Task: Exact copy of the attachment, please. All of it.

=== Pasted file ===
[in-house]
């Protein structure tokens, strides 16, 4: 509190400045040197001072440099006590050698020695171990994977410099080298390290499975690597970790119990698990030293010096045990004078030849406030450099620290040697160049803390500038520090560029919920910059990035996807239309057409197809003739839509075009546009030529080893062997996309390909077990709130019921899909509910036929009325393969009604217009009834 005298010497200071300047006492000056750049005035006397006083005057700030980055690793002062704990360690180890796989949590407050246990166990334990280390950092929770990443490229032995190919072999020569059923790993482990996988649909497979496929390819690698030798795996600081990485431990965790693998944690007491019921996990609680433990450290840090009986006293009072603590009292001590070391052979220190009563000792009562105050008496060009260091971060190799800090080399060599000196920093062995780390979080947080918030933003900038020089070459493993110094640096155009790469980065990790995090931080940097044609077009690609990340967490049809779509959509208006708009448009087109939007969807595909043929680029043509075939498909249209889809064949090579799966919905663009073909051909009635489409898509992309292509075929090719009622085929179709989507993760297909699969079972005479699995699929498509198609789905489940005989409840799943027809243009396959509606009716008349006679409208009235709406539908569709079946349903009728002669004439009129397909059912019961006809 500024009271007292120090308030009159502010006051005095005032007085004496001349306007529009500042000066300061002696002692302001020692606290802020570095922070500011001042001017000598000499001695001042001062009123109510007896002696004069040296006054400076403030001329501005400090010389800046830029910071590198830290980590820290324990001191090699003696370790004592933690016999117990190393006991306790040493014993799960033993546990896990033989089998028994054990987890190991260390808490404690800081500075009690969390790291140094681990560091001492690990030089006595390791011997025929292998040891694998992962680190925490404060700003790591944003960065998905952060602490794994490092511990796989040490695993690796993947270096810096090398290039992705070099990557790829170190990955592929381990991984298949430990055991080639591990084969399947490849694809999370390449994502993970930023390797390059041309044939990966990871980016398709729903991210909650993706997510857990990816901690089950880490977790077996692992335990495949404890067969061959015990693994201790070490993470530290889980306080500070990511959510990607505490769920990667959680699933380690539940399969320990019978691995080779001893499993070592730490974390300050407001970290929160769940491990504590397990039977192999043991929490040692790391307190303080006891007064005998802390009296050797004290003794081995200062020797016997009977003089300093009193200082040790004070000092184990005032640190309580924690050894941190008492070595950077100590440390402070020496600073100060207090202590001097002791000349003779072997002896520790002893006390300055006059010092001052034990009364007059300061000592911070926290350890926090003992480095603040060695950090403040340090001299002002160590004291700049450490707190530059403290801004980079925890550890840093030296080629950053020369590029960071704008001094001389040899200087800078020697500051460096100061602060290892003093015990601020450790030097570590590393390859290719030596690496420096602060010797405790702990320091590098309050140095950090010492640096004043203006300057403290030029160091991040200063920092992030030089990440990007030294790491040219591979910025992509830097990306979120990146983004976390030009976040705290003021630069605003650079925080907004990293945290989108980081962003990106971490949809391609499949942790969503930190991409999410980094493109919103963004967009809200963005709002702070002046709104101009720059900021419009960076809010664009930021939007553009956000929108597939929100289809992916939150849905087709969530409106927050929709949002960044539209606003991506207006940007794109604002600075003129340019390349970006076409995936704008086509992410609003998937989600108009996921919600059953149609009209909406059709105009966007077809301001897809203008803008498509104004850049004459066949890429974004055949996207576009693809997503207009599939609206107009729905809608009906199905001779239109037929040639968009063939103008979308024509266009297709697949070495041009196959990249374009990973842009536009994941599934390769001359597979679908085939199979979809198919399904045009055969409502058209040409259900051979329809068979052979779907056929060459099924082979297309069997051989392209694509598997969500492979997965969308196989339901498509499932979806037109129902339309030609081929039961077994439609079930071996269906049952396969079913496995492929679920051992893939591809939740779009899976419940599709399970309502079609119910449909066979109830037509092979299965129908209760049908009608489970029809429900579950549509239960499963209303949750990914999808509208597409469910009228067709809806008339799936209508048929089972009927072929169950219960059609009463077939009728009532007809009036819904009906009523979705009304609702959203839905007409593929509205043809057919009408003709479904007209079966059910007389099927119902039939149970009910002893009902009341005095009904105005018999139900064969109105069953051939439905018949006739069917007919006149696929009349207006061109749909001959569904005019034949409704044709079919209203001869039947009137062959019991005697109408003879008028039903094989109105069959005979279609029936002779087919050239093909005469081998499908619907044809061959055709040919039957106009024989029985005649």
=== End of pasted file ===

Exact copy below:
[in-house]
């Protein structure tokens, strides 16, 4: 509190400045040197001072440099006590050698020695171990994977410099080298390290499975690597970790119990698990030293010096045990004078030849406030450099620290040697160049803390500038520090560029919920910059990035996807239309057409197809003739839509075009546009030529080893062997996309390909077990709130019921899909509910036929009325393969009604217009009834 005298010497200071300047006492000056750049005035006397006083005057700030980055690793002062704990360690180890796989949590407050246990166990334990280390950092929770990443490229032995190919072999020569059923790993482990996988649909497979496929390819690698030798795996600081990485431990965790693998944690007491019921996990609680433990450290840090009986006293009072603590009292001590070391052979220190009563000792009562105050008496060009260091971060190799800090080399060599000196920093062995780390979080947080918030933003900038020089070459493993110094640096155009790469980065990790995090931080940097044609077009690609990340967490049809779509959509208006708009448009087109939007969807595909043929680029043509075939498909249209889809064949090579799966919905663009073909051909009635489409898509992309292509075929090719009622085929179709989507993760297909699969079972005479699995699929498509198609789905489940005989409840799943027809243009396959509606009716008349006679409208009235709406539908569709079946349903009728002669004439009129397909059912019961006809 500024009271007292120090308030009159502010006051005095005032007085004496001349306007529009500042000066300061002696002692302001020692606290802020570095922070500011001042001017000598000499001695001042001062009123109510007896002696004069040296006054400076403030001329501005400090010389800046830029910071590198830290980590820290324990001191090699003696370790004592933690016999117990190393006991306790040493014993799960033993546990896990033989089998028994054990987890190991260390808490404690800081500075009690969390790291140094681990560091001492690990030089006595390791011997025929292998040891694998992962680190925490404060700003790591944003960065998905952060602490794994490092511990796989040490695993690796993947270096810096090398290039992705070099990557790829170190990955592929381990991984298949430990055991080639591990084969399947490849694809999370390449994502993970930023390797390059041309044939990966990871980016398709729903991210909650993706997510857990990816901690089950880490977790077996692992335990495949404890067969061959015990693994201790070490993470530290889980306080500070990511959510990607505490769920990667959680699933380690539940399969320990019978691995080779001893499993070592730490974390300050407001970290929160769940491990504590397990039977192999043991929490040692790391307190303080006891007064005998802390009296050797004290003794081995200062020797016997009977003089300093009193200082040790004070000092184990005032640190309580924690050894941190008492070595950077100590440390402070020496600073100060207090202590001097002791000349003779072997002896520790002893006390300055006059010092001052034990009364007059300061000592911070926290350890926090003992480095603040060695950090403040340090001299002002160590004291700049450490707190530059403290801004980079925890550890840093030296080629950053020369590029960071704008001094001389040899200087800078020697500051460096100061602060290892003093015990601020450790030097570590590393390859290719030596690496420096602060010797405790702990320091590098309050140095950090010492640096004043203006300057403290030029160091991040200063920092992030030089990440990007030294790491040219591979910025992509830097990306979120990146983004976390030009976040705290003021630069605003650079925080907004990293945290989108980081962003990106971490949809391609499949942790969503930190991409999410980094493109919103963004967009809200963005709002702070002046709104101009720059900021419009960076809010664009930021939007553009956000929108597939929100289809992916939150849905087709969530409106927050929709949002960044539209606003991506207006940007794109604002600075003129340019390349970006076409995936704008086509992410609003998937989600108009996921919600059953149609009209909406059709105009966007077809301001897809203008803008498509104004850049004459066949890429974004055949996207576009693809997503207009599939609206107009729905809608009906199905001779239109037929040639968009063939103008979308024509266009297709697949070495041009196959990249374009990973842009536009994941599934390769001359597979679908085939199979979809198919399904045009055969409502058209040409259900051979329809068979052979779907056929060459099924082979297309069997051989392209694509598997969500492979997965969308196989339901498509499932979806037109129902339309030609081929039961077994439609079930071996269906049952396969079913496995492929679920051992893939591809939740779009899976419940599709399970309502079609119910449909066979109830037509092979299965129908209760049908009608489970029809429900579950549509239960499963209303949750990914999808509208597409469910009228067709809806008339799936209508048929089972009927072929169950219960059609009463077939009728009532007809009036819904009906009523979705009304609702959203839905007409593929509205043809057919009408003709479904007209079966059910007389099927119902039939149970009910002893009902009341005095009904105005018999139900064969109105069953051939439905018949006739069917007919006149696929009349207006061109749909001959569904005019034949409704044709079919209203001869039947009137062959019991005697109408003879008028039903094989109105069959005979279609029936002779087919050239093909005469081998499908619907044809061959055709040919039957106009024989029985005649």